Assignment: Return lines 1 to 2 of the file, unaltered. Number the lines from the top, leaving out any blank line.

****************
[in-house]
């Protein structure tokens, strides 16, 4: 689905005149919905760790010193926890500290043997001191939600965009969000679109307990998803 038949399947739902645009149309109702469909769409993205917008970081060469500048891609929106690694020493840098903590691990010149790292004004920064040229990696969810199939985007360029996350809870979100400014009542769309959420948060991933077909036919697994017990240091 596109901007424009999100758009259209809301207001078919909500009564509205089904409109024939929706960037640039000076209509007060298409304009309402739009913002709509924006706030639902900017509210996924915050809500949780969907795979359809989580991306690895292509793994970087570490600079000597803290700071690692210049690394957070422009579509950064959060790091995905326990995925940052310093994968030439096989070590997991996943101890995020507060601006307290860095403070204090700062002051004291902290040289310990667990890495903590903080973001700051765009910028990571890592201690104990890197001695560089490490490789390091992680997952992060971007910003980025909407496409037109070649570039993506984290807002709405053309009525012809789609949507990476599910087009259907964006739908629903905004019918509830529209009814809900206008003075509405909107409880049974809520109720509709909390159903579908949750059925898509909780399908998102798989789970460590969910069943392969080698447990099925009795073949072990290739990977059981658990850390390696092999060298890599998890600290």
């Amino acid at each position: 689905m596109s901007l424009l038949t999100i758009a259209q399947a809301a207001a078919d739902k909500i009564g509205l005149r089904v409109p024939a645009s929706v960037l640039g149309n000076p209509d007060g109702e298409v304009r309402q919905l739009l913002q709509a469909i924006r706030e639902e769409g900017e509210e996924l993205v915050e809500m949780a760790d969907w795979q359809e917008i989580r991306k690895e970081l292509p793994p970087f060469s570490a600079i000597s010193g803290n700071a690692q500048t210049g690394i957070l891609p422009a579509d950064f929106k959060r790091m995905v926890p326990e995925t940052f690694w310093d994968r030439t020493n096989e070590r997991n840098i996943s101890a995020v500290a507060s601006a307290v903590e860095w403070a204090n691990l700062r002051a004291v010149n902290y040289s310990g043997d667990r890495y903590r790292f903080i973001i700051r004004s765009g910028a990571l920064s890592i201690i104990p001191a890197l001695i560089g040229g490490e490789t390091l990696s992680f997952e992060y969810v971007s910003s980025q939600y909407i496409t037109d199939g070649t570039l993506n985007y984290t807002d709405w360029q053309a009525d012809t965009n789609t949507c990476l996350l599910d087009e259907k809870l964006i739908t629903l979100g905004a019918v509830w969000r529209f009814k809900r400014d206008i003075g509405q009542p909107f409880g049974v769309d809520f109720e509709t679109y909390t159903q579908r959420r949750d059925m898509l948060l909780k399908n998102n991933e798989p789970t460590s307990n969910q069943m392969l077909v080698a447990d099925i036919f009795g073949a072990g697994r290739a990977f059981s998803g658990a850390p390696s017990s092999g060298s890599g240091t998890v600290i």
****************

[in-house]
């Protein structure tokens, strides 16, 4: 689905005149919905760790010193926890500290043997001191939600965009969000679109307990998803 038949399947739902645009149309109702469909769409993205917008970081060469500048891609929106690694020493840098903590691990010149790292004004920064040229990696969810199939985007360029996350809870979100400014009542769309959420948060991933077909036919697994017990240091 596109901007424009999100758009259209809301207001078919909500009564509205089904409109024939929706960037640039000076209509007060298409304009309402739009913002709509924006706030639902900017509210996924915050809500949780969907795979359809989580991306690895292509793994970087570490600079000597803290700071690692210049690394957070422009579509950064959060790091995905326990995925940052310093994968030439096989070590997991996943101890995020507060601006307290860095403070204090700062002051004291902290040289310990667990890495903590903080973001700051765009910028990571890592201690104990890197001695560089490490490789390091992680997952992060971007910003980025909407496409037109070649570039993506984290807002709405053309009525012809789609949507990476599910087009259907964006739908629903905004019918509830529209009814809900206008003075509405909107409880049974809520109720509709909390159903579908949750059925898509909780399908998102798989789970460590969910069943392969080698447990099925009795073949072990290739990977059981658990850390390696092999060298890599998890600290």